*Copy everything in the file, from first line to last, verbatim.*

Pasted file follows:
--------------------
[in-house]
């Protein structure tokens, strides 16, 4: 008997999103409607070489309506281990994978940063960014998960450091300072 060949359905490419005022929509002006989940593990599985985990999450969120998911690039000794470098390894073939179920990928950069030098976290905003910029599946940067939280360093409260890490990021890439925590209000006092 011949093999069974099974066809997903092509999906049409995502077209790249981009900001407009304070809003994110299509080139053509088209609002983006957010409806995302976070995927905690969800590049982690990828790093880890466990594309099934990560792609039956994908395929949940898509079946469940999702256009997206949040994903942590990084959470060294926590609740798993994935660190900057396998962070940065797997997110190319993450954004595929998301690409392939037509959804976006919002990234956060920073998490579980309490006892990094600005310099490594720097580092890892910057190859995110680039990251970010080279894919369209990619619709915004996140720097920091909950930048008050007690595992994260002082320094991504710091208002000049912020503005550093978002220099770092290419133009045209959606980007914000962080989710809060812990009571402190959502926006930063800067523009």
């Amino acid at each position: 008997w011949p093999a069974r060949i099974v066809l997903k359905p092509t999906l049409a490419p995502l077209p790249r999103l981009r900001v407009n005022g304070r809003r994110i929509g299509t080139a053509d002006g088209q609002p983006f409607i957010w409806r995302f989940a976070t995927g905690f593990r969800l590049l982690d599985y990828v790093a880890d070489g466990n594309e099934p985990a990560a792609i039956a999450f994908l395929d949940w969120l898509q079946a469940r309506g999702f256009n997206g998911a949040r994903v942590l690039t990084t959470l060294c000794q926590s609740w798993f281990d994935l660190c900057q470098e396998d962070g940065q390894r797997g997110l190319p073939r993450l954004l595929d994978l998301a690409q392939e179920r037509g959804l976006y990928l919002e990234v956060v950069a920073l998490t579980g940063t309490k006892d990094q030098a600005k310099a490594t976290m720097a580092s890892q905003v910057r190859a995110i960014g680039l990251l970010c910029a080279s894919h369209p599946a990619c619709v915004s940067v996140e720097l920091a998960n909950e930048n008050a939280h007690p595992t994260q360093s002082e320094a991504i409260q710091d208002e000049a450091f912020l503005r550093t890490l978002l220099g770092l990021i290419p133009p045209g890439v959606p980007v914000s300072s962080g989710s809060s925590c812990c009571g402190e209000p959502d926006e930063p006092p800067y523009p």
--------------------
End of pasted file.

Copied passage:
[in-house]
């Protein structure tokens, strides 16, 4: 008997999103409607070489309506281990994978940063960014998960450091300072 060949359905490419005022929509002006989940593990599985985990999450969120998911690039000794470098390894073939179920990928950069030098976290905003910029599946940067939280360093409260890490990021890439925590209000006092 011949093999069974099974066809997903092509999906049409995502077209790249981009900001407009304070809003994110299509080139053509088209609002983006957010409806995302976070995927905690969800590049982690990828790093880890466990594309099934990560792609039956994908395929949940898509079946469940999702256009997206949040994903942590990084959470060294926590609740798993994935660190900057396998962070940065797997997110190319993450954004595929998301690409392939037509959804976006919002990234956060920073998490579980309490006892990094600005310099490594720097580092890892910057190859995110680039990251970010080279894919369209990619619709915004996140720097920091909950930048008050007690595992994260002082320094991504710091208002000049912020503005550093978002220099770092290419133009045209959606980007914000962080989710809060812990009571402190959502926006930063800067523009």
């Amino acid at each position: 008997w011949p093999a069974r060949i099974v066809l997903k359905p092509t999906l049409a490419p995502l077209p790249r999103l981009r900001v407009n005022g304070r809003r994110i929509g299509t080139a053509d002006g088209q609002p983006f409607i957010w409806r995302f989940a976070t995927g905690f593990r969800l590049l982690d599985y990828v790093a880890d070489g466990n594309e099934p985990a990560a792609i039956a999450f994908l395929d949940w969120l898509q079946a469940r309506g999702f256009n997206g998911a949040r994903v942590l690039t990084t959470l060294c000794q926590s609740w798993f281990d994935l660190c900057q470098e396998d962070g940065q390894r797997g997110l190319p073939r993450l954004l595929d994978l998301a690409q392939e179920r037509g959804l976006y990928l919002e990234v956060v950069a920073l998490t579980g940063t309490k006892d990094q030098a600005k310099a490594t976290m720097a580092s890892q905003v910057r190859a995110i960014g680039l990251l970010c910029a080279s894919h369209p599946a990619c619709v915004s940067v996140e720097l920091a998960n909950e930048n008050a939280h007690p595992t994260q360093s002082e320094a991504i409260q710091d208002e000049a450091f912020l503005r550093t890490l978002l220099g770092l990021i290419p133009p045209g890439v959606p980007v914000s300072s962080g989710s809060s925590c812990c009571g402190e209000p959502d926006e930063p006092p800067y523009p």